“I really hope that Vucic and Thaci shake hands after the end of the summit, and show to the world that the Balkans can be just as civilized as the two Koreas.” (Bulgarian PM Boyko Borissov)
EU – Western Balkan Summit was held in Sofia (Bulgaria) on May 17th. Political leaders have met in this format last time in 2003, so the expectations from this Summit were set up quite high. It was indeed labeled as one of 5 key events this year and a huge chance for the Balkans. However, problems emerged even before the official invitations were sent. Firstly, EU countries that do not recognize Kosovo as a sovereign state did not approve the idea that Kosovo will get the same treatment as all countries. On the other hand, the final Declaration was also under the big question mark – what will be written? Will it include strong promise for the EU perspective for Balkan countries or not? In the end, who will sign it?
For Serbian media outlets, the main question in the days prior to the Summit was why Serbia is taking a part when Spain is not. This was, in fact, just partially true. Yes, Spanish PM Mariano Rajoy declined an invitation to participate in the official part due to his country’s position on Kosovo. However, it is reported that he was present during the informal dinner the night before and that he did have meetings on the Summit’s sidelines (e.g. with Bulgarian PM Borissov).
Moreover, it was announced in the media that Romania and Cyprus will follow the example of Spain. However, the list of participants in the end did include Mr Anastasiades (president of the Republic of Cyprus), Mr Iohannis (president of Romania) and Mr Garcia-Berdoy (Ambassador Extraordinary and Plenipotentiary, Permanent Representative of Spain to the European Union). The presence of Slovakian PM Pellegrini and Greek PM Tsipras was not in question.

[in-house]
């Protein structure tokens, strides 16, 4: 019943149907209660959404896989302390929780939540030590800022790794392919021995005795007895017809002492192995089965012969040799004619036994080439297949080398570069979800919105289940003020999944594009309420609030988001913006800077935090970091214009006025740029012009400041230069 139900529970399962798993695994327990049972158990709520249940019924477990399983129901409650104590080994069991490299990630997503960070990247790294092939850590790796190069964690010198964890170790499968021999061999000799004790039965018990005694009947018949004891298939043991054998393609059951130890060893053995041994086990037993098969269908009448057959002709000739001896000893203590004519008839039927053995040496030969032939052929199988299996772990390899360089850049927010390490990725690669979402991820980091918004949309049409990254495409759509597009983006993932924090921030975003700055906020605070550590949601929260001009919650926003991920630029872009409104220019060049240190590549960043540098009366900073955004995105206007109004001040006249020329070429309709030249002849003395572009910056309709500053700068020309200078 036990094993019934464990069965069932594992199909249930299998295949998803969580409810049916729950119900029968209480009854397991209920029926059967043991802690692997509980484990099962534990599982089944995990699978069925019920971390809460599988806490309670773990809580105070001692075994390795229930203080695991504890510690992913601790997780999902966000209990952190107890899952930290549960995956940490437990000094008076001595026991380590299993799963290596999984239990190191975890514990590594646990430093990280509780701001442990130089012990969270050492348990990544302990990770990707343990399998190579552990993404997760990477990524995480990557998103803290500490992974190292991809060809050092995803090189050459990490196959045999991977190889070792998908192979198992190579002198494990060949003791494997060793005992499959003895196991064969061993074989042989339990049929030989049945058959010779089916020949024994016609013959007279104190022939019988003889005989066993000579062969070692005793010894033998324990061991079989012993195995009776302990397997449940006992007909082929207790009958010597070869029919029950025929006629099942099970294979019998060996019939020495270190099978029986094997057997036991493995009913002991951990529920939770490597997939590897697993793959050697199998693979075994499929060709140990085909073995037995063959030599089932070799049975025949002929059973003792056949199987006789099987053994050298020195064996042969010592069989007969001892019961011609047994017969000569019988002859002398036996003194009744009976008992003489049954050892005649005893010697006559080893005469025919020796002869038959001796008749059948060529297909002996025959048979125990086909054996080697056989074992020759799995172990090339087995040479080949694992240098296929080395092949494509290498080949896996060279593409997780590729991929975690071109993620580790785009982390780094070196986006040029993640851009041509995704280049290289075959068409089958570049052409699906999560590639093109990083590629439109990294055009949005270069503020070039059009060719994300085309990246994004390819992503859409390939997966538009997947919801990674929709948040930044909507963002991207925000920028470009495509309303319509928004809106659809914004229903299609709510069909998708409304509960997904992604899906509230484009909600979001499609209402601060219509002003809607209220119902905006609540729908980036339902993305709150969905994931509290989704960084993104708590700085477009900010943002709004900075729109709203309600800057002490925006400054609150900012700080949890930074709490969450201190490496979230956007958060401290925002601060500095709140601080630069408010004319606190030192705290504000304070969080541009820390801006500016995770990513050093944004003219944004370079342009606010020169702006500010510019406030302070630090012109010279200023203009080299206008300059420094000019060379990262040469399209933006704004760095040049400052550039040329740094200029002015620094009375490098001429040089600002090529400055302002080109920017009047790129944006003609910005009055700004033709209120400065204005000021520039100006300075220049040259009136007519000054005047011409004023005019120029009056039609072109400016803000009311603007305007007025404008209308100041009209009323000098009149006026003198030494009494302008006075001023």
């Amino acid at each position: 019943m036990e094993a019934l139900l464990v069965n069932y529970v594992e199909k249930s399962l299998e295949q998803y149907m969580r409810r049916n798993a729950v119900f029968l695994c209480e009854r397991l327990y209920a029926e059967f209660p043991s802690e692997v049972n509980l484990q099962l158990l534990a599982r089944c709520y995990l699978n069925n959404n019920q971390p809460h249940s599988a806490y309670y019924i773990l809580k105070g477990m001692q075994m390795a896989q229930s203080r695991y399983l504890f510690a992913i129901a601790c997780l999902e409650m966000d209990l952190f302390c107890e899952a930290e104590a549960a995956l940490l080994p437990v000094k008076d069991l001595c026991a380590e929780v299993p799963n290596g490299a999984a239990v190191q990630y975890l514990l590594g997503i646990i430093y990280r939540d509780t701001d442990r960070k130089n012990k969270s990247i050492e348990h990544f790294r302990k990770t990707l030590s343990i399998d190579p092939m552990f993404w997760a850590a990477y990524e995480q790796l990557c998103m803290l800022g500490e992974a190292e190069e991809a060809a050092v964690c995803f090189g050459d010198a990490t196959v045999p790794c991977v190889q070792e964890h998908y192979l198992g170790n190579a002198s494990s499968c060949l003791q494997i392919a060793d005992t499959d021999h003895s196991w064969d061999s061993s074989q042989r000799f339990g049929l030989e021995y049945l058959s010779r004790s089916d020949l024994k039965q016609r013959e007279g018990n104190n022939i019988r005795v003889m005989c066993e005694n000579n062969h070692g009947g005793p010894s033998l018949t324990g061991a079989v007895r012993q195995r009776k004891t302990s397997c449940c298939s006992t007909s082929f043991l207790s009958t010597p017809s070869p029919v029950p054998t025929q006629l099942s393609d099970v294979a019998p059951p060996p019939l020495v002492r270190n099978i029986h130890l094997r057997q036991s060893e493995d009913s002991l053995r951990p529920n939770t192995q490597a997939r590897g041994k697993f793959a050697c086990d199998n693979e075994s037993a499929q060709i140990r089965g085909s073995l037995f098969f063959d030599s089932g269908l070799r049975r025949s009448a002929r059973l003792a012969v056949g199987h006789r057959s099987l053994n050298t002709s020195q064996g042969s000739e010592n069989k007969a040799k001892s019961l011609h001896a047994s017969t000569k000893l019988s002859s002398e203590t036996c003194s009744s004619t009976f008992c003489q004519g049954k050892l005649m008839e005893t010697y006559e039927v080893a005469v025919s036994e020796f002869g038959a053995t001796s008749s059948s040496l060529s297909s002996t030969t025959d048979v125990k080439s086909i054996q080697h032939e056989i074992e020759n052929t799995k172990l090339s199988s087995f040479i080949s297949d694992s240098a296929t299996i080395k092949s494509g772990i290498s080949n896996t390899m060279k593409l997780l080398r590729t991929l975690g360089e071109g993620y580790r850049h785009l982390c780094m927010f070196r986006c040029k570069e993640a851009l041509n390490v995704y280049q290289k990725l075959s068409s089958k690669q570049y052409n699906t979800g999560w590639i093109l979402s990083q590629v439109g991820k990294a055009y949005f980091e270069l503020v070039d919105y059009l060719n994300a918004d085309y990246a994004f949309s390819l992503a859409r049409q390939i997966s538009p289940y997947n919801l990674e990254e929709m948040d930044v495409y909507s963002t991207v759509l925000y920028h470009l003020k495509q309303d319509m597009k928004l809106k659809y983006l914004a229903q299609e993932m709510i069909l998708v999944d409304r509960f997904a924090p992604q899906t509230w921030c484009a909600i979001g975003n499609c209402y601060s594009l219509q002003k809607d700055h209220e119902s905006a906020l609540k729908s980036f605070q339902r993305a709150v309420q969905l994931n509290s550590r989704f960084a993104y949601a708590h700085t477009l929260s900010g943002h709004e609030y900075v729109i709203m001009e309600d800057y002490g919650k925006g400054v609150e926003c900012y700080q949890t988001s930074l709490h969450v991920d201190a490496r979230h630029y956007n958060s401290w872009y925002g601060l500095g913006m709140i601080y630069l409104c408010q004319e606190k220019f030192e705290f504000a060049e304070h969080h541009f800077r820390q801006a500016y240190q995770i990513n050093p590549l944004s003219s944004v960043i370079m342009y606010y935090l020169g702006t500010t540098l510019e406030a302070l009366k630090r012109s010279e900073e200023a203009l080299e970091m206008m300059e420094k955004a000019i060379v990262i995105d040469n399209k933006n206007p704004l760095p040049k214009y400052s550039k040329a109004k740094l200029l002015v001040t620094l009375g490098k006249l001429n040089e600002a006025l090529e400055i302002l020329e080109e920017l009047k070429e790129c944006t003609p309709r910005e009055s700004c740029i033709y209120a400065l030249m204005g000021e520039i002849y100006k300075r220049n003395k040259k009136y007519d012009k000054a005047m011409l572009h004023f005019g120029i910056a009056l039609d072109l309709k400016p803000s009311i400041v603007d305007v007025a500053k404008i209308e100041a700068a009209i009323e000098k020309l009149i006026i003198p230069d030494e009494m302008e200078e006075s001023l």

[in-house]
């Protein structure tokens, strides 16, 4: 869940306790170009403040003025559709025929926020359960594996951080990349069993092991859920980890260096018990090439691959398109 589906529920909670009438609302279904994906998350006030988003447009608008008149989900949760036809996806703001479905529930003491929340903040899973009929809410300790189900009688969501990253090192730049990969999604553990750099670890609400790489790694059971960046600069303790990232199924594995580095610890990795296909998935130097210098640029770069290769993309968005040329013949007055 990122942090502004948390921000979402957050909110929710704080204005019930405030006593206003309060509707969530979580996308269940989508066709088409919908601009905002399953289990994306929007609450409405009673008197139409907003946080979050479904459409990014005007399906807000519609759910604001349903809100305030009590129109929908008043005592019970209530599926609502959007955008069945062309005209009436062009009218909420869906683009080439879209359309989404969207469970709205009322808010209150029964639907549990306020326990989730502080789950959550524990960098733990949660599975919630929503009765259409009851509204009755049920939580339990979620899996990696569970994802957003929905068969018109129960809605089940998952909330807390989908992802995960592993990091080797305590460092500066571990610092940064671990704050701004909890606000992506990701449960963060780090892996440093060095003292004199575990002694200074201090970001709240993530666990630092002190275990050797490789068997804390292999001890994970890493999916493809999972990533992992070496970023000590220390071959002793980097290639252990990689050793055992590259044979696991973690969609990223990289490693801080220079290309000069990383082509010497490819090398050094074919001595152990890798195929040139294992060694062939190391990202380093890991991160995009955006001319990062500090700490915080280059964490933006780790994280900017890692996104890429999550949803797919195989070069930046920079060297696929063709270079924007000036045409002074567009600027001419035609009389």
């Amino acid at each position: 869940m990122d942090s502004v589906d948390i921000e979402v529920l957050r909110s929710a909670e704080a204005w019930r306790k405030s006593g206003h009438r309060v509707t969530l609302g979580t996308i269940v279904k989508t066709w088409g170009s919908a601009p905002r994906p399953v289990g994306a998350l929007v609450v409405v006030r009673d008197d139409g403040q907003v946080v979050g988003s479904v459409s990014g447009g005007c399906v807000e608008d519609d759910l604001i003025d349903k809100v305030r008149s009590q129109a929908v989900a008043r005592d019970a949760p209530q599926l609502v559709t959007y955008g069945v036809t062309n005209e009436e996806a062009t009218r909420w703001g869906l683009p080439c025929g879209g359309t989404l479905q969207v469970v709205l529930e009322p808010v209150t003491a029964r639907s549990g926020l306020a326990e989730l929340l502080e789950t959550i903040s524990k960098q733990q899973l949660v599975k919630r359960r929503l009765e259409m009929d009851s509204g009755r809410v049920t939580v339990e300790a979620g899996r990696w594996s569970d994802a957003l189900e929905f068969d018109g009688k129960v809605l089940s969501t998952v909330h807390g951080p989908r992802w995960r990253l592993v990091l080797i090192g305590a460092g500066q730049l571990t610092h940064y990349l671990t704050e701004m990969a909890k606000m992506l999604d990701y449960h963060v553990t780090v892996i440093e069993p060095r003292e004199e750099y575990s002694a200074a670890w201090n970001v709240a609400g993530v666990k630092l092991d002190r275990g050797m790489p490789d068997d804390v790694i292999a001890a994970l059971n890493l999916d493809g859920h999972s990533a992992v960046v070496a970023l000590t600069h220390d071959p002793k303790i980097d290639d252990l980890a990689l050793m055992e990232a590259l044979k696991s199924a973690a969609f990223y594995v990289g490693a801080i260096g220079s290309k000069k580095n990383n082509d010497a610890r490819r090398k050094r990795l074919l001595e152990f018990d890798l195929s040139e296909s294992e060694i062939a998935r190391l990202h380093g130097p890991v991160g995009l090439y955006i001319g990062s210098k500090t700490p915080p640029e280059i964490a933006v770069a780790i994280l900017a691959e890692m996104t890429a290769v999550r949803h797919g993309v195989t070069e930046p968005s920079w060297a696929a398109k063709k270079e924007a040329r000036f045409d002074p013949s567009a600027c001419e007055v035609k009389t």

Nonetheless, President Vucic had to explain to the public the reasoning behind the decision to be a participant at the Summit. He has managed this by emphasizing that Spain, as a member of a club (read: EU) can afford not to be present. Unfortunately, Serbia cannot do the same because it is not a club member and all powerful politicians that will determine Serbia’s economic and political future will be there, so he must too. Another reason was the support that Serbia got from Bulgaria in the past, which does not let it ‘stab Bulgaria in the back’ by not showing up.
President Vucic has said, and Serbian media reported, that Serbia will give its best to find a solution for ‘Kosovo issue’, but that success does not depend only on Serbia. He has shown The Brussels agreement and stated that Serbia has fulfilled everything promised (points 7-14), but that points 1-6 are not implemented (Kosovo’s obligations).
One of other expectations from Serbian side was the end of roaming charges for Western Balkans countries, but that did not happen.
On the other hand, Kosovo is also not very satisfied with the position it is in. Constant remarks that its participation is a threat to Summit’s success or postponing of the date when Kosovo will be able to apply for the position of candidate is not making anyone happy. President Thaci stated that Kosovo has fulfilled 95 benchmarks, ratified the demarcation agreement with Montenegro and had meetings with EU officials, so he expects visa liberalization to happen this year. Some analysts, however, claim that this is not probable. According to them, Kosovo will not become a candidate country soon, because it is focused on a dialogue with Serbia, as well on the Stabilization and Association Agreement, and it does not fulfill political or even formal criteria.